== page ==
4. Answer It

    38 Comments

    I stood there, in the cold of the morning, hunched over the kitchen sink with my hands gripping the counters ledge watching the leaves fall and collect on the deck. Trying to count my breaths, I silently beg each one to play it’s reverse card and go back to the tree, the life-force, that created it earlier in the spring. They do not stop. With each yellow sliver that drops, I feel myself being pulled down to the ground with them. Pieces of my heart and understanding lay there, wilting, disentigrating back to the earth. I wished for Autumn all summer long — for it’s first snow, cold sheets, fires in the living room. Now that it’s here, I’m not sure I’m ready to dig through the “basement” for all that needs supporting it. Things have settled, and suddenly the stillness I asked for has arrived with a pretty bow and a painful but necessary awareness to all that has really taken place from January to October.

    I’ve highlighted and bookmarked Tiny Beautiful Things to shreds during this phase. Is it a phase? Can we call it that when it hasn’t yet passed? Anyway, Cheryl Strayed’s words are both comfort and a total slap in the face right now. In one particular letter, a young woman writes to Cheryl asking “WTF, WTF, WTF?” She responds in sharing the bone chilling history of sexual abuse from her father’s father and how she came to realize that pressing against the wound, tackling it straight on, was the only way to get a grip on her life. She ends her response to the young woman, “Ask better questions, sweet pea. The fuck is your life. Answer it.”

    I share this passage not because I stood there staring at the leaves thinking, like the young woman who wrote Cheryl, “WTF, WTF, WTF.” But I realize that the leaves falling is my life. I need to answer it. Simple as that. I need to ask better questions about the why. Ask questions that shed light on what needs adjusting. So you’re feeling like “x” you’re acting like “y” and it’s causing a sour, hollow feeling in your gut. It’s not WTF. It’s your life. Dig deeper. Lean in. Throw yourself down the basement stairs and scavenge for as much as you can. You’re going to need all of it, everything you got, to make it to winter.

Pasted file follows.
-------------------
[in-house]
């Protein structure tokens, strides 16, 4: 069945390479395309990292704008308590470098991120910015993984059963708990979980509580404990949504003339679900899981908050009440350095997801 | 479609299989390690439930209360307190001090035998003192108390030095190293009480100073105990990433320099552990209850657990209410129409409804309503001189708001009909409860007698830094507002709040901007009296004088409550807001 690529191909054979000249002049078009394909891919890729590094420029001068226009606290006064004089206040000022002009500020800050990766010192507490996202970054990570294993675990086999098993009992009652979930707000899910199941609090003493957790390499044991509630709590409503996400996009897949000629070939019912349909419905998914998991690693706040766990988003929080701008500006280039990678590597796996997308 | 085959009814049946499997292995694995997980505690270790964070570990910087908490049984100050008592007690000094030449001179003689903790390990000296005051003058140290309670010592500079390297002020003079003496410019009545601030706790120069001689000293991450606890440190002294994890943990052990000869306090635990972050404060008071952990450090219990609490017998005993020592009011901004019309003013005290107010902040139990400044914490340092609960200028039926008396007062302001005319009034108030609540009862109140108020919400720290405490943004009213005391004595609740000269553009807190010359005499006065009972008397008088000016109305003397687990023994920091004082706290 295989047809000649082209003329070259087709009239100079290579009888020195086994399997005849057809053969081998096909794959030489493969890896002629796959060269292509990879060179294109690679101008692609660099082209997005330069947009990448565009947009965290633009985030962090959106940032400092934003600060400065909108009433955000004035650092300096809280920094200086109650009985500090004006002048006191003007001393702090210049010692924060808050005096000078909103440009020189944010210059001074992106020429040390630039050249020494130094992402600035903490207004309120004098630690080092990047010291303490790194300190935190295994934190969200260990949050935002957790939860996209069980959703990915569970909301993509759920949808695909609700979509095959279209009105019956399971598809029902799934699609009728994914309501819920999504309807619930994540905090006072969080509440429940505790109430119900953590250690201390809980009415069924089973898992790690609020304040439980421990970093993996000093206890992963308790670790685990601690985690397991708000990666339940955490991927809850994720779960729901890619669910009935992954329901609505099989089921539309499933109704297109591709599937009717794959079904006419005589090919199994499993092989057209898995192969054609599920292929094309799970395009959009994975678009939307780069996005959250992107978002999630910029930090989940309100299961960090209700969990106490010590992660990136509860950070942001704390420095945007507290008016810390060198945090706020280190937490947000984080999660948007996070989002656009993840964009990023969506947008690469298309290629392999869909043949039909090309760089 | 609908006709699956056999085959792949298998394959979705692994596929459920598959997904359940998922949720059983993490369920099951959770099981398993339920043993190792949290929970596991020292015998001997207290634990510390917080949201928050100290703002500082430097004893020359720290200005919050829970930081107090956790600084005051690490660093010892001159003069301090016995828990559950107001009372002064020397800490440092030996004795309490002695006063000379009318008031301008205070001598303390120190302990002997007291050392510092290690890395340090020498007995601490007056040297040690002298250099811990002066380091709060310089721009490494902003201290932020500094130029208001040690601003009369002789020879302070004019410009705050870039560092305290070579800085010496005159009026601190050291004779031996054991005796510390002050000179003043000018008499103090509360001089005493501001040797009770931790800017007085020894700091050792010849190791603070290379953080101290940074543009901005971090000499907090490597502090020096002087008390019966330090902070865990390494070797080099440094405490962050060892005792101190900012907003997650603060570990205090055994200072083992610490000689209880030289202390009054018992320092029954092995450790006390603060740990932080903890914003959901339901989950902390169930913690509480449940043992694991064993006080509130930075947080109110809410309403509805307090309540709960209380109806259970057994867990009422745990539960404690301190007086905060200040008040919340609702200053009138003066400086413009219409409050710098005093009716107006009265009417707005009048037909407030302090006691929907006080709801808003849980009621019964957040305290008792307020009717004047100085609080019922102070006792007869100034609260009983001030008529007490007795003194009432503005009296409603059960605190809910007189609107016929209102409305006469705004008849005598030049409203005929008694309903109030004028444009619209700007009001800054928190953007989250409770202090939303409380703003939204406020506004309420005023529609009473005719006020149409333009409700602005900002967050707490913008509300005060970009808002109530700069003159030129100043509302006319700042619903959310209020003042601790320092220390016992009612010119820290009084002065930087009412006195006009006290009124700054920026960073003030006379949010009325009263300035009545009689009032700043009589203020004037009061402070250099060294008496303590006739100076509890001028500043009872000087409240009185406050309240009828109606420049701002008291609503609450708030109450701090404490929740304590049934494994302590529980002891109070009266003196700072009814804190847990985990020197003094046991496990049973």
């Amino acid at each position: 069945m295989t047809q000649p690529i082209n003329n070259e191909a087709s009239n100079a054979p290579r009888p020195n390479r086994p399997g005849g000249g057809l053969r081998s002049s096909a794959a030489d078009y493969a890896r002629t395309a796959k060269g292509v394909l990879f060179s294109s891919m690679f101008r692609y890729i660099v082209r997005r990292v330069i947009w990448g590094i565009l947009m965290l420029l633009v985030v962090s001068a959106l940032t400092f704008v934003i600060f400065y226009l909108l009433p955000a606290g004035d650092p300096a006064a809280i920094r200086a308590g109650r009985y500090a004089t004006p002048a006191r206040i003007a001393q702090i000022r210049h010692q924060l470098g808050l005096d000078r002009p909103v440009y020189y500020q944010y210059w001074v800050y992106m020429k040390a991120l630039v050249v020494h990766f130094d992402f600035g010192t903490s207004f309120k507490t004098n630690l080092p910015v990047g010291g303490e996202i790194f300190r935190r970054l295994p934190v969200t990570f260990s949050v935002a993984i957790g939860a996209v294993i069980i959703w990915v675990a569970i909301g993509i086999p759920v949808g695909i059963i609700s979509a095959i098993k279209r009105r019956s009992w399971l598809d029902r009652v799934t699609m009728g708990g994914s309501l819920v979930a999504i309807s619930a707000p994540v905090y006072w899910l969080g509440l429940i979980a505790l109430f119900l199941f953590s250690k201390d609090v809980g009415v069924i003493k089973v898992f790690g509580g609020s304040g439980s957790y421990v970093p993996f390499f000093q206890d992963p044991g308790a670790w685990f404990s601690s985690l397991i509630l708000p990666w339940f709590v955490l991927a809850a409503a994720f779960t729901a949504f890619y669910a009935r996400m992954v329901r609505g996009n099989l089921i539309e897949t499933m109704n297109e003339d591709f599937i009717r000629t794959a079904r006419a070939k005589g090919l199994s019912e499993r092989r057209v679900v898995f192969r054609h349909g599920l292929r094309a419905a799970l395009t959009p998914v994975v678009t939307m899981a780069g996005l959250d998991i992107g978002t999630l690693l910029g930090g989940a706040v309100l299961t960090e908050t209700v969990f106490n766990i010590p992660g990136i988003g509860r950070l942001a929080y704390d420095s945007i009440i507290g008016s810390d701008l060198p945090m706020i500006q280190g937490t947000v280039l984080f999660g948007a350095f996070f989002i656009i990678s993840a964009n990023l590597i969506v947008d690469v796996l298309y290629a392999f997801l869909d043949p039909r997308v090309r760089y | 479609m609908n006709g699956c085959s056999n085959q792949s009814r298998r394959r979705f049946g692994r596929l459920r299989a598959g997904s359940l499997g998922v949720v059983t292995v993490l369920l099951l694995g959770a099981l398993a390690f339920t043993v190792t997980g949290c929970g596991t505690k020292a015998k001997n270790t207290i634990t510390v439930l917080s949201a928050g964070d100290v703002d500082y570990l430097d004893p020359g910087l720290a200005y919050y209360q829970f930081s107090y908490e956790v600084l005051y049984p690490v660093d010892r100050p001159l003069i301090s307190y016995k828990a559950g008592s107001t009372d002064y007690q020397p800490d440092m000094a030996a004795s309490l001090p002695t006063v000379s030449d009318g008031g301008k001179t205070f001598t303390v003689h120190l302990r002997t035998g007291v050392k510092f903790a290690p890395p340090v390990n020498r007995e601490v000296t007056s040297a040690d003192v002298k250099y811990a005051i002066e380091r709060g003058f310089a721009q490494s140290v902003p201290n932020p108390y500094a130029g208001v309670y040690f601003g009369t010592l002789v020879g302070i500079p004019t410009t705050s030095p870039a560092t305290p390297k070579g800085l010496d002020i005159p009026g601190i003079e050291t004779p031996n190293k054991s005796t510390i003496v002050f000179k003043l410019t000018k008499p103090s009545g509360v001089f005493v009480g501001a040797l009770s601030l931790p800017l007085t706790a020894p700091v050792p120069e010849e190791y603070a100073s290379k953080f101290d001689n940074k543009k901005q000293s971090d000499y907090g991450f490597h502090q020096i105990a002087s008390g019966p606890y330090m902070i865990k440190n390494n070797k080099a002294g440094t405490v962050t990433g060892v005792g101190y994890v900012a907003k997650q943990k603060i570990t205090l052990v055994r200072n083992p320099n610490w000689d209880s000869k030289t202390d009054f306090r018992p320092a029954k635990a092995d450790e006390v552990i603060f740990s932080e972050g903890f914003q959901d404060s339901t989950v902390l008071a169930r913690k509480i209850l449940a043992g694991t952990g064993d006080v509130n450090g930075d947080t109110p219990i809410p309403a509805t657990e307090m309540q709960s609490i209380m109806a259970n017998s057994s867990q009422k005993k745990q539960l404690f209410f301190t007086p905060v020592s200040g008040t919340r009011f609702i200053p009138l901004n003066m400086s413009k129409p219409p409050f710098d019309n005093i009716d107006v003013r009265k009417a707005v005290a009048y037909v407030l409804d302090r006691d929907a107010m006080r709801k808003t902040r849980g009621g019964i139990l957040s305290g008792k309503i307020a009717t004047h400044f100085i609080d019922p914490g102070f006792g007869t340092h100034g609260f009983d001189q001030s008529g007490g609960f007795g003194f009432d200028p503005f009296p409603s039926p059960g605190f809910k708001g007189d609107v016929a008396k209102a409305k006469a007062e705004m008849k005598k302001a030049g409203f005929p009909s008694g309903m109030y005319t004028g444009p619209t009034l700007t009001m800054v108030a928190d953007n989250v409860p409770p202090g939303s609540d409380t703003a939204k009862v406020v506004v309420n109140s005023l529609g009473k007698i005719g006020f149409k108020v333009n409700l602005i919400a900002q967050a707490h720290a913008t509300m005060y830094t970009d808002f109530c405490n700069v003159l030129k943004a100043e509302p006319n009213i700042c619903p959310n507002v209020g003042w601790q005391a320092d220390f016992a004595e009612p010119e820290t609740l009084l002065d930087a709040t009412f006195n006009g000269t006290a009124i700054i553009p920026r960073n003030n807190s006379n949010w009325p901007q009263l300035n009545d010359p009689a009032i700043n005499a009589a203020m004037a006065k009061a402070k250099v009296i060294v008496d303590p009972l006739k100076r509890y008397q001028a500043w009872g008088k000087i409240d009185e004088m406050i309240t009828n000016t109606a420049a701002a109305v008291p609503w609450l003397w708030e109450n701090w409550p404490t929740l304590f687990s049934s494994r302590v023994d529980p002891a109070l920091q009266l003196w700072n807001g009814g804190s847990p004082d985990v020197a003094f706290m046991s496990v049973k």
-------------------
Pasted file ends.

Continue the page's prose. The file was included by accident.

Thai Carrot Soup

    • 3 sweet onions
    • 3 cloves garlic
    • 2 tsp grated ginger
    • 2 tsp red chili flakes
    • 3 spoonfuls coconut oil
    • 2 tbsp cumin
    • dash of nutmeg
    • 2 stalks lemongrass, finely chopped
    • 1.5 lbs carrots, peeled and chopped
    • 1 can full fat coconut milk
    • 5-6 cups chicken broth
    • 1/4 cup apple cider vinegar
    • 3 tsp salt
    • 4-5 thai chiles, de-seeded
    • handful fresh basil
    • 3 limes, juiced

    In a large pot or dutch oven, saute roughly chopped onions with grated garlic, ginger, red chili flakes, and coconut oil until softened but not terribly browned. Add apple cider vinegar to deglaze the pot. Add cumin, nutmeg, lemongrass, and carrots. Stir to coat. Add coconut milk and the broth. Combine. Simmer on low with a lid for 30-40 minutes or until the carrots are completely softened.

    Pour contents of pot into a high-powered blender in small batches with the fresh thai chiles. Blend until completely pureed. Add water or stock to adjust the thickness. Pour into individual bowls and top with juice of fresh lime and chopped basil.

  5. Bok Choy Noodle Bowl

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    The first few days after we say goodbye to a foster are a little funk. The house feels different. I would even call it melancholy if not for the memory of that one moment where the new family waves goodbye with the dog in their arms, new loving arms. There are few other  smiles more sincere I’ve seen that that moment. It zaps the emptiness in the kitchen immediately. I grind the coffee, I prepare the kettle, and I think of how different, how much richer the new family’s story will be with their new canine friend.

    People often tell me that they could never foster dogs because they’d want to keep them all. I’ll admit it’s tough. Shaun and I sat in silence for a bit when we drove away from Tex’s new house on Thursday. Wind from the open windows held back tears. We held hands and smiled. For what was, what all will be. My heart was so, so full. Honestly, I felt like it would burst. Words needn’t be spoken. It was a perfect silence. Joy filled the car knowing that everything was just as it should be.